A good indicator of a bad way to teach C++ could be if you stumble across pure pointers or the keyword "new" in code example quite early (like earlier than halfway into the book). This *could* mean the book might still use some old fashioned (and thus error-prone and dangerous) ways to achieve certain things.
Even pure arrays might be an indicator of such a problem.
I don't know this book, but I don't think a C++ book can easily be adopted to cover C++11, because a lot of the basic workings of the language have been improved substantially, thus rendering section relying on the older standard obsolete.
Maybe somebody knows this book and can give a more facts based assessment of it.
I just quickly skimmed through C++ Primer Plus 6th edition ( love my Safari membership ), I have to say your guess is exactly right.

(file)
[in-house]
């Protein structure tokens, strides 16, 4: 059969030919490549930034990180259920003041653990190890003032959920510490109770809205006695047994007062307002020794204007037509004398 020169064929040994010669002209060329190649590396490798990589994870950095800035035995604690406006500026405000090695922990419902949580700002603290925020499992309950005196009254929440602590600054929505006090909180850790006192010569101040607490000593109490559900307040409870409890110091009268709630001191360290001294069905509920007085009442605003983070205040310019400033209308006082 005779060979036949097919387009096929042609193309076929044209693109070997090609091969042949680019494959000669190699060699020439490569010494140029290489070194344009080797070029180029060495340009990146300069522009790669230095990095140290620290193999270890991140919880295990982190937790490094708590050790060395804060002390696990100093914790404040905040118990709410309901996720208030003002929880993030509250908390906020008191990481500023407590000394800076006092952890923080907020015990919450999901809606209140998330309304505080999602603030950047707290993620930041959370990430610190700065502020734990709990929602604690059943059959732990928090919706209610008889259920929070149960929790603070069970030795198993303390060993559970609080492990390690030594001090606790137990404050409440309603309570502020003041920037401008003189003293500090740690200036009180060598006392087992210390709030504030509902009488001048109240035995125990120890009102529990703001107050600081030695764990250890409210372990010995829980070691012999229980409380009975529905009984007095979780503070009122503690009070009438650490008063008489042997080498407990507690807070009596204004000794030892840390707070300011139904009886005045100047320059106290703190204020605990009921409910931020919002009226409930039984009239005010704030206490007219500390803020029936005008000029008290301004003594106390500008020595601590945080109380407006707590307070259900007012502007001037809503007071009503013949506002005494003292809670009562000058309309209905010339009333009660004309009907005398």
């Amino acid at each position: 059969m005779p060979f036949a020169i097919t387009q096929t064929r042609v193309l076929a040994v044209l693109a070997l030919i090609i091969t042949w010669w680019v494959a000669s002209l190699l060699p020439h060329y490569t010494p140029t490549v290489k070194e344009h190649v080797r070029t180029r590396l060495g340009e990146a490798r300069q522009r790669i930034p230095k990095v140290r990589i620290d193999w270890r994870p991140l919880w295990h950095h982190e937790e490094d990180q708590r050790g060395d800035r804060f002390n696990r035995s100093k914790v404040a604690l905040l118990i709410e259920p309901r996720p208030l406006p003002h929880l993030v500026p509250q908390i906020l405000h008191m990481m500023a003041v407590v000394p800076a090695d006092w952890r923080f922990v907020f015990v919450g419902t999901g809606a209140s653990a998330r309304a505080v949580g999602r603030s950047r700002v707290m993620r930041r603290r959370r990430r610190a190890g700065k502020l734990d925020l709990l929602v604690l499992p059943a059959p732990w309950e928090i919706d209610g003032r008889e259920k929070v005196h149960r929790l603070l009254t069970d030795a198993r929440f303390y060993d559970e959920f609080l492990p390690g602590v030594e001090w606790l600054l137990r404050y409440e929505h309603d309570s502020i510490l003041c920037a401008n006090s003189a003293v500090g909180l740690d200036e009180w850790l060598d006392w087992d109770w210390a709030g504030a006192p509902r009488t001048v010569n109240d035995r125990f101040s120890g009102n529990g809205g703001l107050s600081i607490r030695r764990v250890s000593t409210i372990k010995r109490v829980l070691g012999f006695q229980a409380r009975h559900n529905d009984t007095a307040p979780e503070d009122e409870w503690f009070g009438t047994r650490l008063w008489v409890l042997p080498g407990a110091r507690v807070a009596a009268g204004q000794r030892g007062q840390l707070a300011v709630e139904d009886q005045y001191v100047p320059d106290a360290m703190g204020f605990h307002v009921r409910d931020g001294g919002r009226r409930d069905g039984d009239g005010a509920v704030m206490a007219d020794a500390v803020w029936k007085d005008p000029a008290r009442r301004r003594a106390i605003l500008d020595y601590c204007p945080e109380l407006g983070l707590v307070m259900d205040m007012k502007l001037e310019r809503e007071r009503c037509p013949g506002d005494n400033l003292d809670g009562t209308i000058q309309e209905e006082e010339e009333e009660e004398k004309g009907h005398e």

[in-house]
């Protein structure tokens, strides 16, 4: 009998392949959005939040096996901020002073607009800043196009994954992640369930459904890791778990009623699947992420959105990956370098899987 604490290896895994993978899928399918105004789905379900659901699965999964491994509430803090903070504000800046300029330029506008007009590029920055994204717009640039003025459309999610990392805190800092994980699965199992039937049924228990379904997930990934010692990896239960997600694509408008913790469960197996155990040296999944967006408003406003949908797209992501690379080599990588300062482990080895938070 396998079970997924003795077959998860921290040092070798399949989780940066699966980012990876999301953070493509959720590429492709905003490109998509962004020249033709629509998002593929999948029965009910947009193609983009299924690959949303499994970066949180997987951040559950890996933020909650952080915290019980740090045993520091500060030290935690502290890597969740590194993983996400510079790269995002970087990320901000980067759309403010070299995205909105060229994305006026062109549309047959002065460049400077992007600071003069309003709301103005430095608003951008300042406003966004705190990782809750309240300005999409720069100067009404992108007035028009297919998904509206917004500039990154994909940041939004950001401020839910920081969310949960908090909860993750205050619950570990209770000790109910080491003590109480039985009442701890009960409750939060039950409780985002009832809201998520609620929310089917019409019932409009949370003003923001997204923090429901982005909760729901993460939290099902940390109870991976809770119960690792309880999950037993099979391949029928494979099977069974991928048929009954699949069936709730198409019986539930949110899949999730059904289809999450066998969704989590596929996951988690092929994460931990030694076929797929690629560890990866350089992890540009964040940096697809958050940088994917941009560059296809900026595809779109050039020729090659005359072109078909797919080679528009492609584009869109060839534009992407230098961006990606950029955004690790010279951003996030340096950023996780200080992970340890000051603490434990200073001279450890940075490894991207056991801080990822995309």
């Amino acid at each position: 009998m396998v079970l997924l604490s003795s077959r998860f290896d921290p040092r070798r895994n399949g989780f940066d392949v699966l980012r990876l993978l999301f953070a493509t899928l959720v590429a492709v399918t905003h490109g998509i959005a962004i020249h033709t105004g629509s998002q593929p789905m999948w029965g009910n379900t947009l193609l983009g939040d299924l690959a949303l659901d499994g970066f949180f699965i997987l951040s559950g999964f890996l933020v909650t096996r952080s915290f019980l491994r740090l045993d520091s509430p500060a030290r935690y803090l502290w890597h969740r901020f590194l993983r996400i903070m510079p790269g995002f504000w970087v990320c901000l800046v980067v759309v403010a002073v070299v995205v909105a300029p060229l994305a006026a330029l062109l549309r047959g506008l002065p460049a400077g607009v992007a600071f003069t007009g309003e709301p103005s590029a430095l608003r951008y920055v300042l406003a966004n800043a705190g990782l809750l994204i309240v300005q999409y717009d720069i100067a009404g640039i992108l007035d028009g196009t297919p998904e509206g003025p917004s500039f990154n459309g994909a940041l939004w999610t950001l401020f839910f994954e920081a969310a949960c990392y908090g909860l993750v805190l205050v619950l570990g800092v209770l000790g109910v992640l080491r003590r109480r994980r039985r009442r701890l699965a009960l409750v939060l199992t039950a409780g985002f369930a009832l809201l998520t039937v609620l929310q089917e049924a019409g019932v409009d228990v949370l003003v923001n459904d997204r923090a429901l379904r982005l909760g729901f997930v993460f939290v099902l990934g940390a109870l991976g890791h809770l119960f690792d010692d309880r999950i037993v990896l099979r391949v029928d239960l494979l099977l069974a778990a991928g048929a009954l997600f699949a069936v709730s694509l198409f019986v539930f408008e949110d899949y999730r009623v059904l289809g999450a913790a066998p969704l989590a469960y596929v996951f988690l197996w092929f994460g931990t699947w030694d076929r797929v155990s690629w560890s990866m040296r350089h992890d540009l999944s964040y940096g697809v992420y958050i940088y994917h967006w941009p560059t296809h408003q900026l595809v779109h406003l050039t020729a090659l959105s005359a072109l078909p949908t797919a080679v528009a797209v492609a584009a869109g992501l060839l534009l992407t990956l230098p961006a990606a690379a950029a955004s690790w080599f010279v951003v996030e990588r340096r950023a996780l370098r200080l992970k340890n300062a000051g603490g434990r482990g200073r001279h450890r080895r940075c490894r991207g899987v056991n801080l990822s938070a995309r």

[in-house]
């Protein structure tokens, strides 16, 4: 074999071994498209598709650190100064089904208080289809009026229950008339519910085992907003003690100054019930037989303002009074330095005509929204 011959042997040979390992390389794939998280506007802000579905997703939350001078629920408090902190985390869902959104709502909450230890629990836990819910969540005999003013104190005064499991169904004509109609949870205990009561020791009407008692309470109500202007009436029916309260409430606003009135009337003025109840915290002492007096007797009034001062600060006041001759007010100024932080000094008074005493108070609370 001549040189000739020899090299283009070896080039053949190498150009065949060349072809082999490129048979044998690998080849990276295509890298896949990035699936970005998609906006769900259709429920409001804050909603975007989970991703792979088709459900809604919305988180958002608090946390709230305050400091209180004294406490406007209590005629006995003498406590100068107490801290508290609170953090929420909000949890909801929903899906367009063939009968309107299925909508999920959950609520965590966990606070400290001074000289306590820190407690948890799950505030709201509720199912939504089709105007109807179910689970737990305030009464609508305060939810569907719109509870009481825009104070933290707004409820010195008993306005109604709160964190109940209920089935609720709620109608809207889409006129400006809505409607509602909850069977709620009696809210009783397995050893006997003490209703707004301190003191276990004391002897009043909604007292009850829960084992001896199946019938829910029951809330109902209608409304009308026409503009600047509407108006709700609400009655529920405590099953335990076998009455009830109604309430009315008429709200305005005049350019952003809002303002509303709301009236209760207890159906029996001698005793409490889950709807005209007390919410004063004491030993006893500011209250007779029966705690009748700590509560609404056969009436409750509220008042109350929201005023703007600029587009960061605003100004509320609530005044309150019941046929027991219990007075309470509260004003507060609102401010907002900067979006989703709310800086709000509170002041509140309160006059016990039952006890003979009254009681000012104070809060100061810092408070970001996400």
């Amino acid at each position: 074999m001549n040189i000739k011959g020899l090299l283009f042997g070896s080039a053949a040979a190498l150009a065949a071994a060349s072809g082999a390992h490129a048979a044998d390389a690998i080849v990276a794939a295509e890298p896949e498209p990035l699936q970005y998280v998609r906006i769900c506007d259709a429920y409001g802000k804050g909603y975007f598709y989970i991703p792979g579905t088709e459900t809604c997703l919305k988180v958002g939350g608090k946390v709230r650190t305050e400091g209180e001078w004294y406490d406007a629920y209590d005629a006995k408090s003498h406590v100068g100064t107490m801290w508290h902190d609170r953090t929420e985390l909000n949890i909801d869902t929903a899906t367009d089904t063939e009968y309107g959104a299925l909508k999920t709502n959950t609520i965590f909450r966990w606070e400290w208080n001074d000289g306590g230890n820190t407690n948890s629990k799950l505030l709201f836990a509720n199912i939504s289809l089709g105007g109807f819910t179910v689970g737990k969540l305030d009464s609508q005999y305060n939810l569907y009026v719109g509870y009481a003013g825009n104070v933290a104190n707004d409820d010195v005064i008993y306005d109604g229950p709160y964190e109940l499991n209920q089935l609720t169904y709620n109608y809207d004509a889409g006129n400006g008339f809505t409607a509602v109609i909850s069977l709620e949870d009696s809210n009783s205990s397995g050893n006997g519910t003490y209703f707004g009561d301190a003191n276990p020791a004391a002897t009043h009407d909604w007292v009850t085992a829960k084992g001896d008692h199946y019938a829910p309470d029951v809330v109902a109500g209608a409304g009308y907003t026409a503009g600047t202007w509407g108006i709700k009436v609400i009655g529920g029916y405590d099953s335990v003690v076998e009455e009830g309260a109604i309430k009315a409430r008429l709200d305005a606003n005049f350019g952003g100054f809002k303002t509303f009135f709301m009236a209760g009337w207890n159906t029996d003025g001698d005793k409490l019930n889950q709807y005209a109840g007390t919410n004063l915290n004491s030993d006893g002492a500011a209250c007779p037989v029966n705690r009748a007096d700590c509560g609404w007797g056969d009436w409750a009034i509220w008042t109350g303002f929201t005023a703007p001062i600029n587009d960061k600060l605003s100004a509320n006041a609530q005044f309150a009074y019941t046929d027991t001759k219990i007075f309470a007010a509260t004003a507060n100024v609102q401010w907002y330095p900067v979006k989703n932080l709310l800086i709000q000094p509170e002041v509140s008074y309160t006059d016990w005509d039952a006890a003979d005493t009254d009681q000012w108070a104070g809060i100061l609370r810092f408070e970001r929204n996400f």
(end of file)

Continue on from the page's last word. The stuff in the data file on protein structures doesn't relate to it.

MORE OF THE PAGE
DO NOT use this book to learn modern C++. At all, period.
First off, it starts off by saying:
C++ Primer Plus approaches C++ by teaching both its C basis and its new components, so it assumes that you have no prior knowledge of C. You’ll start by learning the features C++ shares with C. Even if you know C, you may find this part of the book a good review. Also it points out concepts that will become important later, and it indicates where C++ differs from C.
This is troubling, and arguably the wrong way to teach C++, especially in the C++11 world. If you come from a C background, sure, but teaching a user an obsolete language construct is worrying.
Even worse, guess when the first mention of smart pointers is... Chapter 12. How many chapters in this book? 12.
Basically they've bolted on the C++ 11 features as an additional chapter, instead of making them intrinsic to the book.
It's not a horrible book, but certainly not an ideal one.